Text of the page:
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Poker and Warfare

I started listening to Sun Tzu's "Art of War" on audiobook recently. I'd tried to get through it before, but the translations I picked up were a little too dry, or I wasn't in the right state of mind for it.

Listening to the narrator speak out Sun Tzu's strategy made me realize something - the fundamental judgment errors people make are independent of any particular field. Going on tilt in poker or attacking immediately with exhausted troops after it's taken three months to build siege engines - are these not the same thing? Overpursuit past objectives in war, and deviating from core investment strategies after a short term win or loss - certainly, this is a similar judgment flaw.

This particular audio version includes commentary written by other Chinese military strategists, and one story is how one commander and his officers were at a neighboring kingdom trying to convince them to make an alliance against the barbarians they were fighting. After a week of great treatment, the neighboring king grew more cold and distant to the commander.

Being perceptive, the commander guessed that the barbarians might have also sent envoys, and now the king was choosing which side to support. The commander captured and interrogated one of the palace attendants, who said yes, the barbarians did send envoys.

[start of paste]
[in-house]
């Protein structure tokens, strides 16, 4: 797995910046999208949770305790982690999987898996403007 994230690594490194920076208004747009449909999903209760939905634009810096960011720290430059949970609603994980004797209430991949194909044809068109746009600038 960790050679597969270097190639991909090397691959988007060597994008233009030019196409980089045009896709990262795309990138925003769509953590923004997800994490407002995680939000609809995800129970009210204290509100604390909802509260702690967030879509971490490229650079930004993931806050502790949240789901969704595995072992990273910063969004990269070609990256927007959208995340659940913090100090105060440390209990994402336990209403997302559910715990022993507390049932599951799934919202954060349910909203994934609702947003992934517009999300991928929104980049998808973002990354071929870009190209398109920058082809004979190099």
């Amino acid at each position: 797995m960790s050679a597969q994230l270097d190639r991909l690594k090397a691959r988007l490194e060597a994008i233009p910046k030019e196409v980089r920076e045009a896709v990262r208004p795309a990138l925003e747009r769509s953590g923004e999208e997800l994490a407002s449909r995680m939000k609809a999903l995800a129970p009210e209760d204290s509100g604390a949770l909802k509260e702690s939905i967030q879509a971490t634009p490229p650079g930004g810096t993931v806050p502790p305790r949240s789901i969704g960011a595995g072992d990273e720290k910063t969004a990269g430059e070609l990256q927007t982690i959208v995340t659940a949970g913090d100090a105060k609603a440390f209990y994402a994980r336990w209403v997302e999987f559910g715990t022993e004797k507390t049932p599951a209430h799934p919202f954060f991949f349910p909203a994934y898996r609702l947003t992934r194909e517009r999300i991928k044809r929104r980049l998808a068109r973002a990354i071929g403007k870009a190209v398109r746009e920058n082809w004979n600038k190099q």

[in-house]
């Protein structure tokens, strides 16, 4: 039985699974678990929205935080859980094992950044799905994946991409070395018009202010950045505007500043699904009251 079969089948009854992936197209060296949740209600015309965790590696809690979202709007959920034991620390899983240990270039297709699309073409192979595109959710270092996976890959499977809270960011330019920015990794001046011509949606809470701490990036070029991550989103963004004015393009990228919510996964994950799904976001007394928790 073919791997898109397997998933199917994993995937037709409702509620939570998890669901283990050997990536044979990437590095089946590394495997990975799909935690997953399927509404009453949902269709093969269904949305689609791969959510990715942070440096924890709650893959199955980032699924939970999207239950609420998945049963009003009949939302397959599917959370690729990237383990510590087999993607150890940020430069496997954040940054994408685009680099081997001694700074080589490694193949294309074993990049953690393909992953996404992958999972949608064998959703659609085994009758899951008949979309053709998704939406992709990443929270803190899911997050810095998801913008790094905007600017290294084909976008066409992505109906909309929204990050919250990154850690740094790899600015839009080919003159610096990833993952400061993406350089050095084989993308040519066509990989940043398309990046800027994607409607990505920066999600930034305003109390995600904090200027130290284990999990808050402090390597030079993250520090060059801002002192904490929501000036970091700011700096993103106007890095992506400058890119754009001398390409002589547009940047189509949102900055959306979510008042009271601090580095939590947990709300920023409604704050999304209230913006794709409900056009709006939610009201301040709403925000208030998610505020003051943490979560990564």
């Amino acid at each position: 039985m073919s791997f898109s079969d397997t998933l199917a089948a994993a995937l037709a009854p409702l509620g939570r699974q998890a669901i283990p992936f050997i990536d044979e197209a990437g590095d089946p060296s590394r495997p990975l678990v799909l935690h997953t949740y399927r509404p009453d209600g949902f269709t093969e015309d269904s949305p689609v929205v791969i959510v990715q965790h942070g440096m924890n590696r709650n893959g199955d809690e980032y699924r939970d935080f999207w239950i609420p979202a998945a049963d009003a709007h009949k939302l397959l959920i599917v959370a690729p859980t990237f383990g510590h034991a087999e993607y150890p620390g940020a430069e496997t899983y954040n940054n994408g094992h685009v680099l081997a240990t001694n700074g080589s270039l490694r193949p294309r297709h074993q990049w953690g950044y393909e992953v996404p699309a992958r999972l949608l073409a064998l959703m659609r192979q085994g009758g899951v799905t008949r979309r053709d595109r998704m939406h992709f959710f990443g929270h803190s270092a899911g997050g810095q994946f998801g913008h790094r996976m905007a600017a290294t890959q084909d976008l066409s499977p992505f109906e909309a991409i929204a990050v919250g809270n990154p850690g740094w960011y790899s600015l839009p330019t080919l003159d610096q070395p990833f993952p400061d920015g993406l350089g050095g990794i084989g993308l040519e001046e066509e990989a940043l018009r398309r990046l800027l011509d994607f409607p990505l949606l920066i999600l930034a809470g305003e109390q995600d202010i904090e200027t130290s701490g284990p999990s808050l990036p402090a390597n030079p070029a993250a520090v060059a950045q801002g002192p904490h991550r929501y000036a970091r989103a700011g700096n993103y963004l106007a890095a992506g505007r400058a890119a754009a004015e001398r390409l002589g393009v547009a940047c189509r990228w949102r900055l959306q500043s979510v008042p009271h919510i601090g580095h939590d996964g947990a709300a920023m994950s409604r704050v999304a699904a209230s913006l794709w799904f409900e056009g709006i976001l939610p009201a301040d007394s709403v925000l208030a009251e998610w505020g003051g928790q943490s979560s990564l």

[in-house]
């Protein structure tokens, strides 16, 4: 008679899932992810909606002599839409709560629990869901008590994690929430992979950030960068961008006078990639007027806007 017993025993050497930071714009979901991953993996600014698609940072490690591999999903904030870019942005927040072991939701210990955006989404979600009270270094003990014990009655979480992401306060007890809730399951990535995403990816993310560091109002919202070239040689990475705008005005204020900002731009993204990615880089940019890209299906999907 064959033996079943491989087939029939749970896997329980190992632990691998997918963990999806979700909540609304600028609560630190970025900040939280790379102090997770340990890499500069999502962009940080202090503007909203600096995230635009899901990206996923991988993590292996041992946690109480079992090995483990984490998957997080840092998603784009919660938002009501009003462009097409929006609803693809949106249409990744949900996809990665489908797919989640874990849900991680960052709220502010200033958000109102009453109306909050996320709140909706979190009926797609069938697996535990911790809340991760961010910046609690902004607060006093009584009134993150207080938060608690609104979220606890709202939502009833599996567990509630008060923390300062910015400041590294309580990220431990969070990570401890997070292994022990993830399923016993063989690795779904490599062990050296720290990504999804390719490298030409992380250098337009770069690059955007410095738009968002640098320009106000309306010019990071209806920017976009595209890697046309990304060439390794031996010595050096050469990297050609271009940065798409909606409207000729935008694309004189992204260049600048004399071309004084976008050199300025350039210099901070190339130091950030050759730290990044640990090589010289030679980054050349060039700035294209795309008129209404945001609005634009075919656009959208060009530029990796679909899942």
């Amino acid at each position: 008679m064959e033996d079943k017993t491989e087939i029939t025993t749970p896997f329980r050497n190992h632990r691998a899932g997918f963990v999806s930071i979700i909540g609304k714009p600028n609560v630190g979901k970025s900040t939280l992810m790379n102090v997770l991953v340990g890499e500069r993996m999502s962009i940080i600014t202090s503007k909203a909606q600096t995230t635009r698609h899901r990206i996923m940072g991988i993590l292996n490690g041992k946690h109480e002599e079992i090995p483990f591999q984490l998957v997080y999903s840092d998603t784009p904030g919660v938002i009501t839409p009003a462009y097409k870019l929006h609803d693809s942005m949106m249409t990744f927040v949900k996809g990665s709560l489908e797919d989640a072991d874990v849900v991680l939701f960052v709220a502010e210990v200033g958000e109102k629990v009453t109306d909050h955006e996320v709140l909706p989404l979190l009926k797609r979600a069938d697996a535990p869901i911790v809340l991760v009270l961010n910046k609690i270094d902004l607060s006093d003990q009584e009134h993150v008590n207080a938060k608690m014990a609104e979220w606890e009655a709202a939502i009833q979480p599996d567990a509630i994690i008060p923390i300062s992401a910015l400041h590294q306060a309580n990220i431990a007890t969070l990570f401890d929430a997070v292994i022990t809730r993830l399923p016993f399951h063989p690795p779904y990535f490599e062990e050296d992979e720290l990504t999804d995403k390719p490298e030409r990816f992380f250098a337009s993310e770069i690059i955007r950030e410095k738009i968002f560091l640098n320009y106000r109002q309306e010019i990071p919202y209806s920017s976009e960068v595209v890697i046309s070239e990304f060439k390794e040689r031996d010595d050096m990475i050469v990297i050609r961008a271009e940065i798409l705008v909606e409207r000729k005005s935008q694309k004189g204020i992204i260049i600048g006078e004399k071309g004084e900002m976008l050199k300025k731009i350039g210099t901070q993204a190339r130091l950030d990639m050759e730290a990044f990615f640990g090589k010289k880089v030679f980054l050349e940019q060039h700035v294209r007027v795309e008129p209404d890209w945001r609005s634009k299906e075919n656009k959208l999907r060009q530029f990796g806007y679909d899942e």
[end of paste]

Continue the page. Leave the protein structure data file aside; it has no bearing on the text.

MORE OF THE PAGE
The commander's party was less than 30 men, it was him and some of his officers. The barbarian envoy had over 100 men. But, in the cover of night they snuck to the barbarian camp, lit it on fire, played war drums to make their forces look larger than they were, and shot down barbarians with bow and arrow and crossbows, and completely destroyed the enemy forces.

How do I write so much, you ask? Well, glad you asked -

A few of my friends - three friends, to be exact - mentioned to me that I write a heck of a lot on here and they're impressed. I have convinced the ultra-smart Sami Baqai to start blogging, and he just got the holy-shit-this-is-hard-I'm-overwhelmed feeling. Ah, yes, I have been there Sami. Perhaps I can share some thoughts.

First and foremost, I am a huge devotee of the Equal-Odds Rule. As far as I know, I'm the only person talking about it outside of academia. This Amazon review covers it pretty well:

The equal-odds rule says that the average publication of any particular scientist does not have any statistically different chance of having more of an impact than any other scientist's average publication. In other words, those scientists who create publications with the most impact, also create publications with the least impact, and when great publications that make a huge impact are created, it is just a result of "trying" enough times. This is an indication that chance plays a larger role in scientific creativity than previously theorized.

So I read that, and I'm like - whoa. You know Neo in the Matrix? Whoa.

If you want to make excellent stuff, you need to make a lot of stuff.

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